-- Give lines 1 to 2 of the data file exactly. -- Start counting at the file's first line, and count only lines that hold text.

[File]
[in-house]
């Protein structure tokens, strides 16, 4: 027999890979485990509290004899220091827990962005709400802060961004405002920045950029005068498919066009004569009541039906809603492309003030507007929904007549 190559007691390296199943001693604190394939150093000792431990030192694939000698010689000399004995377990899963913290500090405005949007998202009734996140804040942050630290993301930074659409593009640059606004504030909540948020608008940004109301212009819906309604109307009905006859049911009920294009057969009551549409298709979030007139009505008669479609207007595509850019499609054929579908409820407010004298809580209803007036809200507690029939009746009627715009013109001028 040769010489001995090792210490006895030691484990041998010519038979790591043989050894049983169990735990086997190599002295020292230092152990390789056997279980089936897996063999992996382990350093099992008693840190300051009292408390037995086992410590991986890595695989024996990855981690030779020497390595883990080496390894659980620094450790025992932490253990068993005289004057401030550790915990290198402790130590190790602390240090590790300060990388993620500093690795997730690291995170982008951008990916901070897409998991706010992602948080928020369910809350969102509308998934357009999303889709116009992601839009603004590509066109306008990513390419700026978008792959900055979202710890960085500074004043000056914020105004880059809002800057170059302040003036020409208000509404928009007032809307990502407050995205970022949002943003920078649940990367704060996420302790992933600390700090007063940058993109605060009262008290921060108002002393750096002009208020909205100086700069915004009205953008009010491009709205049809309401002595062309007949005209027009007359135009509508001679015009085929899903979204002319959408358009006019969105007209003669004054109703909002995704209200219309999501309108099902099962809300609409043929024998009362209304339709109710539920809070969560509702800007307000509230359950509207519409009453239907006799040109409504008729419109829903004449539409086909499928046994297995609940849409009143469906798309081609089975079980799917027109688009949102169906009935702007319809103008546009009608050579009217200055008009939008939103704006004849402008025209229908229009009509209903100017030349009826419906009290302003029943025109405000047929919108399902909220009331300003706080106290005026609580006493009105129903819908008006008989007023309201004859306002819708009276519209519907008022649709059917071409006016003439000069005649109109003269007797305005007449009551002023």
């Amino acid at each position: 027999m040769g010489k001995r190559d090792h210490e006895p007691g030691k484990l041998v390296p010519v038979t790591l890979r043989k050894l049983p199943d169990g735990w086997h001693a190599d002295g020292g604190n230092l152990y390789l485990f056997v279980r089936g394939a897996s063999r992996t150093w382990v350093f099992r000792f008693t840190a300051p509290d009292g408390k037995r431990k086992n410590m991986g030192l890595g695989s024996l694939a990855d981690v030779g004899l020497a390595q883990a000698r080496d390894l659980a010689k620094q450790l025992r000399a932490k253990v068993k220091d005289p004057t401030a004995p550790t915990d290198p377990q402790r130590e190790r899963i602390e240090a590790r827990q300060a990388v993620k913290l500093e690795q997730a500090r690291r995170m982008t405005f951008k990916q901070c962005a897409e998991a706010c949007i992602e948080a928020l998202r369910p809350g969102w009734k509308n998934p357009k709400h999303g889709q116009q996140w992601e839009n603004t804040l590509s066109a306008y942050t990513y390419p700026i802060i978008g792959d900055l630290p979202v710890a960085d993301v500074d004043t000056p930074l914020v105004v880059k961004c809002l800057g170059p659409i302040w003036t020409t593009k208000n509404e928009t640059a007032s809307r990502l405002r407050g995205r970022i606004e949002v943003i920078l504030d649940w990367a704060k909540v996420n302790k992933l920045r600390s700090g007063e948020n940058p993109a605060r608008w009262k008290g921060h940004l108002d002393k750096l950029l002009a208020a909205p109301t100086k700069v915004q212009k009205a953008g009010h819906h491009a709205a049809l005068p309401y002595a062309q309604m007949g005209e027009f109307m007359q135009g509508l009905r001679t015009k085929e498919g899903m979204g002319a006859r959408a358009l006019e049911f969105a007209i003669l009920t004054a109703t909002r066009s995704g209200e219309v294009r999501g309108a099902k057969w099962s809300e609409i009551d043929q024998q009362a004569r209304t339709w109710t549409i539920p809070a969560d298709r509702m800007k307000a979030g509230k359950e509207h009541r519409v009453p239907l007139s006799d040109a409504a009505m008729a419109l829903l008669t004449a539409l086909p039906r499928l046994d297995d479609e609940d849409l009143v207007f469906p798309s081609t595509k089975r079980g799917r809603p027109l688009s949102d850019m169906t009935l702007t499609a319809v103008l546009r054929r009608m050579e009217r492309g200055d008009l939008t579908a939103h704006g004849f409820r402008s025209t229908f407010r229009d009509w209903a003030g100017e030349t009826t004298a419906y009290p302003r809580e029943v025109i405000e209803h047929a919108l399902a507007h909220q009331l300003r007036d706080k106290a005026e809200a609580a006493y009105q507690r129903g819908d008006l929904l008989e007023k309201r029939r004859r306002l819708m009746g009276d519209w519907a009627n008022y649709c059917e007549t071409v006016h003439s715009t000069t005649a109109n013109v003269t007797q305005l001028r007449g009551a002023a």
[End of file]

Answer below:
[in-house]
């Protein structure tokens, strides 16, 4: 027999890979485990509290004899220091827990962005709400802060961004405002920045950029005068498919066009004569009541039906809603492309003030507007929904007549 190559007691390296199943001693604190394939150093000792431990030192694939000698010689000399004995377990899963913290500090405005949007998202009734996140804040942050630290993301930074659409593009640059606004504030909540948020608008940004109301212009819906309604109307009905006859049911009920294009057969009551549409298709979030007139009505008669479609207007595509850019499609054929579908409820407010004298809580209803007036809200507690029939009746009627715009013109001028 040769010489001995090792210490006895030691484990041998010519038979790591043989050894049983169990735990086997190599002295020292230092152990390789056997279980089936897996063999992996382990350093099992008693840190300051009292408390037995086992410590991986890595695989024996990855981690030779020497390595883990080496390894659980620094450790025992932490253990068993005289004057401030550790915990290198402790130590190790602390240090590790300060990388993620500093690795997730690291995170982008951008990916901070897409998991706010992602948080928020369910809350969102509308998934357009999303889709116009992601839009603004590509066109306008990513390419700026978008792959900055979202710890960085500074004043000056914020105004880059809002800057170059302040003036020409208000509404928009007032809307990502407050995205970022949002943003920078649940990367704060996420302790992933600390700090007063940058993109605060009262008290921060108002002393750096002009208020909205100086700069915004009205953008009010491009709205049809309401002595062309007949005209027009007359135009509508001679015009085929899903979204002319959408358009006019969105007209003669004054109703909002995704209200219309999501309108099902099962809300609409043929024998009362209304339709109710539920809070969560509702800007307000509230359950509207519409009453239907006799040109409504008729419109829903004449539409086909499928046994297995609940849409009143469906798309081609089975079980799917027109688009949102169906009935702007319809103008546009009608050579009217200055008009939008939103704006004849402008025209229908229009009509209903100017030349009826419906009290302003029943025109405000047929919108399902909220009331300003706080106290005026609580006493009105129903819908008006008989007023309201004859306002819708009276519209519907008022649709059917071409006016003439000069005649109109003269007797305005007449009551002023």